Bonn Climate Summit Coasting Forward, but Acceleration NeededLeave a Comment
- Steady progress on implementation rules for the Paris Agreement, but more work to do
- Two years after adopting the Paris Agreement, the global climate policy process is on cruise-control in the race toward a low-carbon, resilient future. We are still headed in the right direction, but since the U.S. took its foot off the accelerator, the risk of global climate action slowing down has increased. the pace of increasing ambitions has slowed down.
- We are in the race towards a low-carbon, prosperous and healthy future, being chased by a poorer and less secure one. It’s time to accelerate.
November 20 2017 by Andrew Deutz, Director of International Government Relations for The Nature Conservancy; Read full article here
Over the past two weeks, leaders and representatives from around the world came together to build on the promise of the Paris Agreement.
The conference gets a grade of “meets expectations.” The negotiators got down to the orderly business of working out the rules to implement, assess, and advance the Paris Agreement. The processes did not get overly distracted by the U.S. government’s announced withdrawal from the accord. In fact, Chancellor Merkel and President Macron celebrated the energy generated by the leadership of U.S. governors and mayors. Nevertheless, the absence of national U.S. leadership was evident within the negotiating process this week and for driving more ambitious climate action in the future.
Two years after adopting the Paris Agreement, the global climate policy process is on cruise-control in the race toward a low-carbon, resilient future. We are still headed in the right direction, but since the U.S. took its foot off the accelerator, the risk of global climate action slowing down has increased. the pace of increasing ambitions has slowed down. It’s time for someone to jump in the driver’s seat and floor it.
Outside of the formal negotiations, the climate conference is also the world’s biggest trade fair of innovation and inspiration on climate action, and there were clear signs of commitments:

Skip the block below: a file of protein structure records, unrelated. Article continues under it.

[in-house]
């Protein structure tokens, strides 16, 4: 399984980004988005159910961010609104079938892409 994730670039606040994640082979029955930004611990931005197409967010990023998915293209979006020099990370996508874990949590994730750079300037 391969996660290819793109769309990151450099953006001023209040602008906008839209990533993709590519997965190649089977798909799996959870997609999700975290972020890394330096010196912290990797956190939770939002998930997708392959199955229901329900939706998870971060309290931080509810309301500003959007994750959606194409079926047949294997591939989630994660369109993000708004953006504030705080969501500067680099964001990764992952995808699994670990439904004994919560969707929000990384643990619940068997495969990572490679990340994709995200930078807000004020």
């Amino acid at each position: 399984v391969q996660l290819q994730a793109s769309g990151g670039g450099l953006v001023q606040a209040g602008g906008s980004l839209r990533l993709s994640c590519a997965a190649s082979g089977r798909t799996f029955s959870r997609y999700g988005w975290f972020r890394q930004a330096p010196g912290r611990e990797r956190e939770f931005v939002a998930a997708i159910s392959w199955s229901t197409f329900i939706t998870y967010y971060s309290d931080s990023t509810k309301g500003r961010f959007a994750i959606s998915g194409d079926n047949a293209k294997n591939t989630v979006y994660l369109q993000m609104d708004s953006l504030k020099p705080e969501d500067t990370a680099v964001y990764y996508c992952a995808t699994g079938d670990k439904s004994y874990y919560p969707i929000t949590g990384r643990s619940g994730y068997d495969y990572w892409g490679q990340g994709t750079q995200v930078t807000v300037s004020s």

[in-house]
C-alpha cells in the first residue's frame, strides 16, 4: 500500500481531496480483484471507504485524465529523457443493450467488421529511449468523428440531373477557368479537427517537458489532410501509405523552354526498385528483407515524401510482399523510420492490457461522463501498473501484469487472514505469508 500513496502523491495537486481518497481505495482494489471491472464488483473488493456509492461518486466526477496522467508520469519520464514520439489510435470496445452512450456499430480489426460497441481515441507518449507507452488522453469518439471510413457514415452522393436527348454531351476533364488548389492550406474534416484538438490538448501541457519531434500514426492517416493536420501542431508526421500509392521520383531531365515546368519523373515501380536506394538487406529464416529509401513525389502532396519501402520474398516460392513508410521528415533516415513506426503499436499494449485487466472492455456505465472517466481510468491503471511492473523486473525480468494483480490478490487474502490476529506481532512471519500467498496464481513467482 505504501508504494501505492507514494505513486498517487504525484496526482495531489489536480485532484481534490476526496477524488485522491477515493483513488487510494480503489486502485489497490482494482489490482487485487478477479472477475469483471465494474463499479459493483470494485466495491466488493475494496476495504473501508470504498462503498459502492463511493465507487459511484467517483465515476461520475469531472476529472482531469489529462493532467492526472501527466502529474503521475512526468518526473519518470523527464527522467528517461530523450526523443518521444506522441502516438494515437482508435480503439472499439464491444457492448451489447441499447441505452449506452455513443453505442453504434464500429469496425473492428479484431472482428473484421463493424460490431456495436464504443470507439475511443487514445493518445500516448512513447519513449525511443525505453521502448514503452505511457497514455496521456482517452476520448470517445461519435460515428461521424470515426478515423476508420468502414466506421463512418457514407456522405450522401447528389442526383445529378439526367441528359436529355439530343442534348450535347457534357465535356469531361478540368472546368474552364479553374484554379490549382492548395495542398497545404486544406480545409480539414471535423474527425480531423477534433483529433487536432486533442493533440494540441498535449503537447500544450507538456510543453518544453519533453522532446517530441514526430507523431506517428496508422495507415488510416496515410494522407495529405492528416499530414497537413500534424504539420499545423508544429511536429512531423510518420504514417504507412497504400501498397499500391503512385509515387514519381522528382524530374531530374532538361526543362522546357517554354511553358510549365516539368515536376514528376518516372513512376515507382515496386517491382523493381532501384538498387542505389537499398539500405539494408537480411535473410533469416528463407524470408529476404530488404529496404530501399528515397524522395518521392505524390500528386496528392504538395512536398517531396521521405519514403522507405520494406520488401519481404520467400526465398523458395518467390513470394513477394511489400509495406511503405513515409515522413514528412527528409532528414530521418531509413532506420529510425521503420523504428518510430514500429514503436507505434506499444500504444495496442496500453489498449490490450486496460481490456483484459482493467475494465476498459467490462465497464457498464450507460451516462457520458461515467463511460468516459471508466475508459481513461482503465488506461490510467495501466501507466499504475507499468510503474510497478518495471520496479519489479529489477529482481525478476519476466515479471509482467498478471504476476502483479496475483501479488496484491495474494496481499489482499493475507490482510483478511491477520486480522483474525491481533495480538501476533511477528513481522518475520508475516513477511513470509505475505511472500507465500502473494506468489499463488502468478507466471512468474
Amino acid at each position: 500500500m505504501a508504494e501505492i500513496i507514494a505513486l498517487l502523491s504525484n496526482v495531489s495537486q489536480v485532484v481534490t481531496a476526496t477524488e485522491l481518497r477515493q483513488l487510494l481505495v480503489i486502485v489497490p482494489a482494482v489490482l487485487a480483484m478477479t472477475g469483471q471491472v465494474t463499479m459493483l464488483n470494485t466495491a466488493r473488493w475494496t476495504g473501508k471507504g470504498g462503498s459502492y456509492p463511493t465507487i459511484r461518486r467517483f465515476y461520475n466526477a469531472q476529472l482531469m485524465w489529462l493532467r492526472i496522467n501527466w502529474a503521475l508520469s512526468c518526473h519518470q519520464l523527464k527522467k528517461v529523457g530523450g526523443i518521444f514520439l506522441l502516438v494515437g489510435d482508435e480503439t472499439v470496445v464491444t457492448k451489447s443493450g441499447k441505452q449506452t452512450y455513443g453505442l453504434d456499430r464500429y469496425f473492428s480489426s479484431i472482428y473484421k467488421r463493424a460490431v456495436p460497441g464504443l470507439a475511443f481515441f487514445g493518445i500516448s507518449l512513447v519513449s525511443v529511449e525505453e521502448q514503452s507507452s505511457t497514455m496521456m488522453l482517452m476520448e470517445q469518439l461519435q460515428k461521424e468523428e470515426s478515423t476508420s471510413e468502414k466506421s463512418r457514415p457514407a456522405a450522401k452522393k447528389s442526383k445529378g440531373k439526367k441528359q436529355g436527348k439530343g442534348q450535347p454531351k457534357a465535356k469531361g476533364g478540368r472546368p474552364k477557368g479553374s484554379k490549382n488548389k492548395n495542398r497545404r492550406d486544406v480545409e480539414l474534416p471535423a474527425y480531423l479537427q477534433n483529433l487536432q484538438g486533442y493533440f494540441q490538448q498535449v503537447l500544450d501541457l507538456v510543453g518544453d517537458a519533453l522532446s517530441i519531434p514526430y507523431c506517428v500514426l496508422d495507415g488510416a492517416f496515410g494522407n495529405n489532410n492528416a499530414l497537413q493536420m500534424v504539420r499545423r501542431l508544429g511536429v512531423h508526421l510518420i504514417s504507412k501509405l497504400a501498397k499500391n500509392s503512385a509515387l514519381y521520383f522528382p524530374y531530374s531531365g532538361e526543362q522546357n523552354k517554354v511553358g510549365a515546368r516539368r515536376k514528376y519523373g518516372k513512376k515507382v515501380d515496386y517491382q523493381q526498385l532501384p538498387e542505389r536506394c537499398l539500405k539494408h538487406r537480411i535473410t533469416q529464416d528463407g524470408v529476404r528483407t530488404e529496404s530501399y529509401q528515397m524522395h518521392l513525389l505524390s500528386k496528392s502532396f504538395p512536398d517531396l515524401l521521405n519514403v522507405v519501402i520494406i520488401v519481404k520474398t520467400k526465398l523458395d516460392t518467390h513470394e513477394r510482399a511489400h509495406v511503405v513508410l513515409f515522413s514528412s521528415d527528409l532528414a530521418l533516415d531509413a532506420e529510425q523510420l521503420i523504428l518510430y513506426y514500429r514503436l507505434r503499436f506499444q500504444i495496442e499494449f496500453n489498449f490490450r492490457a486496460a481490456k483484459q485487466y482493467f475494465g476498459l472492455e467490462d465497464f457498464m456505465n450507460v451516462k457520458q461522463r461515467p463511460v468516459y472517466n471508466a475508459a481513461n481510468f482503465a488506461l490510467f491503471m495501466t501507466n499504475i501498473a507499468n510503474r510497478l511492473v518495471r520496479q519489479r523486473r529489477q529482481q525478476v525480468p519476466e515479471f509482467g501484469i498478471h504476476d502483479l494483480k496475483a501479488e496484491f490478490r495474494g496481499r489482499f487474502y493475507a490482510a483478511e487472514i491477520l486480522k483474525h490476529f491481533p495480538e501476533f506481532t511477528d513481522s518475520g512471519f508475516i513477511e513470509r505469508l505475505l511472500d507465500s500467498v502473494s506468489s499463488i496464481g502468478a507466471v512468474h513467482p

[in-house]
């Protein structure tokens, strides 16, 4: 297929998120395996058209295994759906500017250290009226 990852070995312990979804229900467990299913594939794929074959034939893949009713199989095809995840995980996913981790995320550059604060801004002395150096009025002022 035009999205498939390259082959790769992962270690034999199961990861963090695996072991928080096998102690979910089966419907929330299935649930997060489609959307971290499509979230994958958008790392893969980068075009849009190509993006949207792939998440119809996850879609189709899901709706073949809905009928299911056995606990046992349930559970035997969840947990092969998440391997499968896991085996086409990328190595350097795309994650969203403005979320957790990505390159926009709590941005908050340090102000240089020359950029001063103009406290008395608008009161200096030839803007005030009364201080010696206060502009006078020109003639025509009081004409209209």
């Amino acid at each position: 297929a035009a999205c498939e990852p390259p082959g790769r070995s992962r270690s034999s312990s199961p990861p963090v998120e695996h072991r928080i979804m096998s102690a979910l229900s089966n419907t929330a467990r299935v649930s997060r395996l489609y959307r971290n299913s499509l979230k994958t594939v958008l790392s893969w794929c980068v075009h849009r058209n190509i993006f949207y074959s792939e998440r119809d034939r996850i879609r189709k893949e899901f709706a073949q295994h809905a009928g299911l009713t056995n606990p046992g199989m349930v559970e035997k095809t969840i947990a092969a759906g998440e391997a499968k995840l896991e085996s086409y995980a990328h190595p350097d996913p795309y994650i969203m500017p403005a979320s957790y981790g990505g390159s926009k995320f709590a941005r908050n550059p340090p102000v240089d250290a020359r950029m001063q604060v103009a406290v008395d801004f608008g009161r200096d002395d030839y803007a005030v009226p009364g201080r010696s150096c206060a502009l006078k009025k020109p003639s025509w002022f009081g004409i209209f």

- Every country needs to increase its climate mitigation and adaptation efforts. New science shows that nature can provide up to 37 percent of the emissions reductions necessary to stay on track for the Paris Agreement goals by 2030. Organizations including The Nature Conservancy worked to highlight the opportunities that forests, farms, and wetlands can play to help countries meet their existing climate commitments and accelerate those efforts in the future.
- Financial innovation remains key to driving climate action and investment…[to] bring together the world’s richest and its most vulnerable nations to provide insurance solutions for poor and vulnerable people exposed to the impacts of climate change…
- Climate leadership now comes in diverse forms. COP 23 saw strong representation from growing state and municipal voices in the U.S., led by the U.S. Climate Alliance. Governors and mayors from across the U.S. highlighted the commitments and progress made in 14 states and hundreds of cities to advance their contributions to the goals set by the U.S. in the Paris Agreement. Currently, those jurisdictions will reach approximately 36 percent of the original American commitment. We look forward to the Climate Action Summit to be convened by Governor Brown of California in 2018 to augment and accelerate action.
In the two years since Paris, governments, companies, and communities around the world have stepped up to reduce greenhouse gas emissions and address the risks they face from climate change. Taking climate action presents huge opportunities for innovation in all facets of human life – in how the world produces and uses energy, designs buildings and cities, and conserves and uses lands and coastlines. Every day, new thinking and science is emerging to contribute to safer communities, stronger economies, and healthier lands and waters.
2017 has shown us in a myriad of places that the negative impacts of climate change are upon us. We are in the race towards a low-carbon, prosperous and healthy future, being chased by a poorer and less secure one. It’s time to accelerate.